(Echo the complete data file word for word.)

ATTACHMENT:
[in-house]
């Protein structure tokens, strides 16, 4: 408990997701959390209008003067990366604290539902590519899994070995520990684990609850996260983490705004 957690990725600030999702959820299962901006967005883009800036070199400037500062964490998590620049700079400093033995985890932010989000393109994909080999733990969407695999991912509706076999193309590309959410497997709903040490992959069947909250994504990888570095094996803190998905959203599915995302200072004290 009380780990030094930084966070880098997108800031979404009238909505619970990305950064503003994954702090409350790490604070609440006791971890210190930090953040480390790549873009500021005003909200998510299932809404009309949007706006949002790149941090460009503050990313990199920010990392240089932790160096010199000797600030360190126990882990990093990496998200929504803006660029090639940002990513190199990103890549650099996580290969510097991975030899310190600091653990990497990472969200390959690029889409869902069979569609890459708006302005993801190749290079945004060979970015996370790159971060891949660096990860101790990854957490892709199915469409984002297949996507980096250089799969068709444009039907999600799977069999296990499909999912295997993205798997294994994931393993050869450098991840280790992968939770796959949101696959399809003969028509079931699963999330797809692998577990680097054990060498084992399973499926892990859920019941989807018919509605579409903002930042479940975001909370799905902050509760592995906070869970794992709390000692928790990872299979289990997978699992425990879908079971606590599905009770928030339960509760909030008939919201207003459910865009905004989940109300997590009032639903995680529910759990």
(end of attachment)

[in-house]
């Protein structure tokens, strides 16, 4: 408990997701959390209008003067990366604290539902590519899994070995520990684990609850996260983490705004 957690990725600030999702959820299962901006967005883009800036070199400037500062964490998590620049700079400093033995985890932010989000393109994909080999733990969407695999991912509706076999193309590309959410497997709903040490992959069947909250994504990888570095094996803190998905959203599915995302200072004290 009380780990030094930084966070880098997108800031979404009238909505619970990305950064503003994954702090409350790490604070609440006791971890210190930090953040480390790549873009500021005003909200998510299932809404009309949007706006949002790149941090460009503050990313990199920010990392240089932790160096010199000797600030360190126990882990990093990496998200929504803006660029090639940002990513190199990103890549650099996580290969510097991975030899310190600091653990990497990472969200390959690029889409869902069979569609890459708006302005993801190749290079945004060979970015996370790159971060891949660096990860101790990854957490892709199915469409984002297949996507980096250089799969068709444009039907999600799977069999296990499909999912295997993205798997294994994931393993050869450098991840280790992968939770796959949101696959399809003969028509079931699963999330797809692998577990680097054990060498084992399973499926892990859920019941989807018919509605579409903002930042479940975001909370799905902050509760592995906070869970794992709390000692928790990872299979289990997978699992425990879908079971606590599905009770928030339960509760909030008939919201207003459910865009905004989940109300997590009032639903995680529910759990």